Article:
Job seekers rule the job market right now, so it’s important to maintain a positive company brand with former candidates. That little extra effort of providing feedback will stand out to job seekers. Ending the interview on a good note makes it easier for them to recommend your company to people within their professional network. And, who knows? They might connect you to your next superstar employee.

And remember Matt? While he wasn’t right for this particular position, he might be perfect for one that opens up later in the year. In fact, the aforementioned 2015 LinkedIn study showed candidates are four times more likely to consider a different opportunity with a company that provided them with constructive feedback during their first time going through the interview process.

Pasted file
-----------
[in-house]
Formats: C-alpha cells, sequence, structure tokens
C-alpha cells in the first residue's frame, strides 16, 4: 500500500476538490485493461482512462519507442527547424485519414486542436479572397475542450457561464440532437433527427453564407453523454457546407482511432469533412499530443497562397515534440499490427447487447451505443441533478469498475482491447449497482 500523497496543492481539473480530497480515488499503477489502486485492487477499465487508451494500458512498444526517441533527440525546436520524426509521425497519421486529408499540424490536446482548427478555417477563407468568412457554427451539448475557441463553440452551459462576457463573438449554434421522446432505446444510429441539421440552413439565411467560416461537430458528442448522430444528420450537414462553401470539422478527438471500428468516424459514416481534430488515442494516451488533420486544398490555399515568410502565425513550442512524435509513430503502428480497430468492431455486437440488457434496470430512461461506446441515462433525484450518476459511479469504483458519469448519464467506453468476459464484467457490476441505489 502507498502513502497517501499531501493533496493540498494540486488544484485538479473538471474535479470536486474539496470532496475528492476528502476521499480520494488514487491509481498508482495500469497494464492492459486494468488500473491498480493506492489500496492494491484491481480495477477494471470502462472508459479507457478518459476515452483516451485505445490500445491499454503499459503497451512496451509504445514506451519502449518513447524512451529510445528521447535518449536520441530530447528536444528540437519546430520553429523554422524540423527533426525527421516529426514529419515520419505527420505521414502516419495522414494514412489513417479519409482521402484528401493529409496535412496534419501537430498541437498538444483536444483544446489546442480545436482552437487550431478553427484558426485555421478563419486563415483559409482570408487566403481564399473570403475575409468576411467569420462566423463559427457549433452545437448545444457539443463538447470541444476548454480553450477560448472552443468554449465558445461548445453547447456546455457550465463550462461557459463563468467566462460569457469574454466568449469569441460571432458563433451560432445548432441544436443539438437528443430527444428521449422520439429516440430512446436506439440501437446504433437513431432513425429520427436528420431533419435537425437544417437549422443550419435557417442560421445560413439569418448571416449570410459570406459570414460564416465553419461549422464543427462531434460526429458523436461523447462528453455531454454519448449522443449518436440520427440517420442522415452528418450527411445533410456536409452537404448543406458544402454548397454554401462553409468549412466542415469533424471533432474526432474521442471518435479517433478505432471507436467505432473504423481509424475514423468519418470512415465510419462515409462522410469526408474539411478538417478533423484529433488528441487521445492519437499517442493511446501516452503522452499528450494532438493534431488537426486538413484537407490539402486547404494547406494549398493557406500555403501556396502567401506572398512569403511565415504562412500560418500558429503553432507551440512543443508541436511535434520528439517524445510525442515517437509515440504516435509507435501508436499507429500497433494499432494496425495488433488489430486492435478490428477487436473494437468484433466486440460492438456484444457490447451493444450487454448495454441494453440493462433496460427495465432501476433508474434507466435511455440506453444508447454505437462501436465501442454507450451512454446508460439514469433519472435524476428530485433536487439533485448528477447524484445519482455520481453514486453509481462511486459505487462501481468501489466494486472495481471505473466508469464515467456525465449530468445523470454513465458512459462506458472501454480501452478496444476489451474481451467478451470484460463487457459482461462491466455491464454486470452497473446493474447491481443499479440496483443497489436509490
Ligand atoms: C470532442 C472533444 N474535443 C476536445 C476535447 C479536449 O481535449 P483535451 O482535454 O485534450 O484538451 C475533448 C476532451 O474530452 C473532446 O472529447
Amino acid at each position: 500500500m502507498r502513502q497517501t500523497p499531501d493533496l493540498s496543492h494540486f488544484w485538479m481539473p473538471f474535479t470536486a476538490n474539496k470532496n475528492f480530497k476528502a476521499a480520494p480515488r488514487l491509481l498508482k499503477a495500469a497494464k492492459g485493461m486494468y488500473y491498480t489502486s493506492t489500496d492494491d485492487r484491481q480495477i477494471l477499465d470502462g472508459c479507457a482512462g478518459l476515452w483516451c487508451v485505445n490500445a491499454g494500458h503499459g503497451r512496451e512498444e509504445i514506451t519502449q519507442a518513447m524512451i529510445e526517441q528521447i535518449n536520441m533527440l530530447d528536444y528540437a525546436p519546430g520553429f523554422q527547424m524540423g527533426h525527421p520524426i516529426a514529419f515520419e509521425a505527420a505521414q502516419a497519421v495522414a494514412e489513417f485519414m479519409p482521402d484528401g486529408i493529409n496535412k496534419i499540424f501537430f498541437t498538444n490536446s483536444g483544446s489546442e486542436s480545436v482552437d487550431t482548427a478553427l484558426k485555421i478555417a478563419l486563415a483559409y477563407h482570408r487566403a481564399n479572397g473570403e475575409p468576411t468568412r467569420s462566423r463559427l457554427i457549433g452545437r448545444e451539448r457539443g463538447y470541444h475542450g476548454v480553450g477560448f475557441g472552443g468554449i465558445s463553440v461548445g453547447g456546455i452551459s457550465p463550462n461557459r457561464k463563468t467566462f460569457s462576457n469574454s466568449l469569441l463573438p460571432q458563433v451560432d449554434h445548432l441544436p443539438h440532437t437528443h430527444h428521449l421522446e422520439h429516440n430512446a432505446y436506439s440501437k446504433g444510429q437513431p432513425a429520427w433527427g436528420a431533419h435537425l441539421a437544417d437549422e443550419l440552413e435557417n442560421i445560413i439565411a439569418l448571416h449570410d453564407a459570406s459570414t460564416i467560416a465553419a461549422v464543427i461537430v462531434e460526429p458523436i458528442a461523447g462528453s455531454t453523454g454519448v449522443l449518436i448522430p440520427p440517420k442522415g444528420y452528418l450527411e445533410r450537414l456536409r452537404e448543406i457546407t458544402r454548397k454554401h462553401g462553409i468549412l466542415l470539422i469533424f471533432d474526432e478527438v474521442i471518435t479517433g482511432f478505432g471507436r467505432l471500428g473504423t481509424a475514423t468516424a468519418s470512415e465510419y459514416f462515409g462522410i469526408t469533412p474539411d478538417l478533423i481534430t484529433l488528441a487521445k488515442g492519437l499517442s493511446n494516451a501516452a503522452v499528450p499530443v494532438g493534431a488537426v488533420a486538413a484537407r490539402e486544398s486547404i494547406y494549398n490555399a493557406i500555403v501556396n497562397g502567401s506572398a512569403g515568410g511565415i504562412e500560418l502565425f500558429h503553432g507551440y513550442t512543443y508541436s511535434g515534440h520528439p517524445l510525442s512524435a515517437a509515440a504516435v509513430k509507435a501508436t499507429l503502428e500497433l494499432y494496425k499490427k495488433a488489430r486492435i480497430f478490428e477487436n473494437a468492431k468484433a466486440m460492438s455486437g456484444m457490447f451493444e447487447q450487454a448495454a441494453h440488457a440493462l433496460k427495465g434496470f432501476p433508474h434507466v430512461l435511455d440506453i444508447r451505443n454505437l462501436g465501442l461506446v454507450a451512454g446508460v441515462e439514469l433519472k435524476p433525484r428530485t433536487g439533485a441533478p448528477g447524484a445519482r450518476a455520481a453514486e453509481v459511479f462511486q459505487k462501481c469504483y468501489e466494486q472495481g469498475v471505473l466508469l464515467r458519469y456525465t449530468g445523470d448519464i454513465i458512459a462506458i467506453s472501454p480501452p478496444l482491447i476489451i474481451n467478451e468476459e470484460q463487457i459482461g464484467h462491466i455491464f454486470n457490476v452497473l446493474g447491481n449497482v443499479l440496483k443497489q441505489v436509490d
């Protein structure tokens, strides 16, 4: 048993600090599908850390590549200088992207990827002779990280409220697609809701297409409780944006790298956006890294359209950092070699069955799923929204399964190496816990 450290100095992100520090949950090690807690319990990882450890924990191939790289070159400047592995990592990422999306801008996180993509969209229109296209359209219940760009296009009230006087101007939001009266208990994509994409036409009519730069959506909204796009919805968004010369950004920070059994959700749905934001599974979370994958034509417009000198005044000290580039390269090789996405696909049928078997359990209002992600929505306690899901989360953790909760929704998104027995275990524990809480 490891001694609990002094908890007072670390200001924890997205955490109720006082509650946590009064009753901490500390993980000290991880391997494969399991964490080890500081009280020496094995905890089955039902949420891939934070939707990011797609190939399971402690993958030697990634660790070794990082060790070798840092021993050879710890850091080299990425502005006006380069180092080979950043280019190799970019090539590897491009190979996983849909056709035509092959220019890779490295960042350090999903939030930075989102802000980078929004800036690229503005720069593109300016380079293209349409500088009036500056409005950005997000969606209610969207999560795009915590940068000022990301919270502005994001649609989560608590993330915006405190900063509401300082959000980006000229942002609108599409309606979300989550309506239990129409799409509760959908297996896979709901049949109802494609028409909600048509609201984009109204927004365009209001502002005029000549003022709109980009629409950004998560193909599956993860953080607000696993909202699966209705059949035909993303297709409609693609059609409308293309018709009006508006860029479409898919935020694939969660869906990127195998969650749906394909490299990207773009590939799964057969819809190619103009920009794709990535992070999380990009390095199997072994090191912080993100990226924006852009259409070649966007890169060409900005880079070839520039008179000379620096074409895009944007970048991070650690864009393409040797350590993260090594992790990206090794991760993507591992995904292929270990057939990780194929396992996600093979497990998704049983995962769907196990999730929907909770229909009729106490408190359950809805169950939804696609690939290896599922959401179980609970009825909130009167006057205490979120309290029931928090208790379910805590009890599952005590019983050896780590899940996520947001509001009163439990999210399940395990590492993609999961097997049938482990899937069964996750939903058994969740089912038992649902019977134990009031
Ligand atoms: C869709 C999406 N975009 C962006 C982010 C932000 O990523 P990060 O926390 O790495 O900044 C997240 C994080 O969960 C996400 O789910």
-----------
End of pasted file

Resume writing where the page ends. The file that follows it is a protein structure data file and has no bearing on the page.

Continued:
Ideally, feedback should go both ways. Create an online survey that you can include in follow-up emails. Ask about all aspects of the job application process — include questions about the job posting, the interview process, and communications with the company. This will allow you to continually perfect your process and maximize job seekers’ satisfaction. Plus, candidates will feel like their opinions matter to you, even if you chose not to hire them.

Expectation #6: A follow-up letting candidates know where they stand.

Reality: The 2015 CareerBuilder Candidate Behavior Report found only 17 percent of candidates had been notified that they were not selected for the position.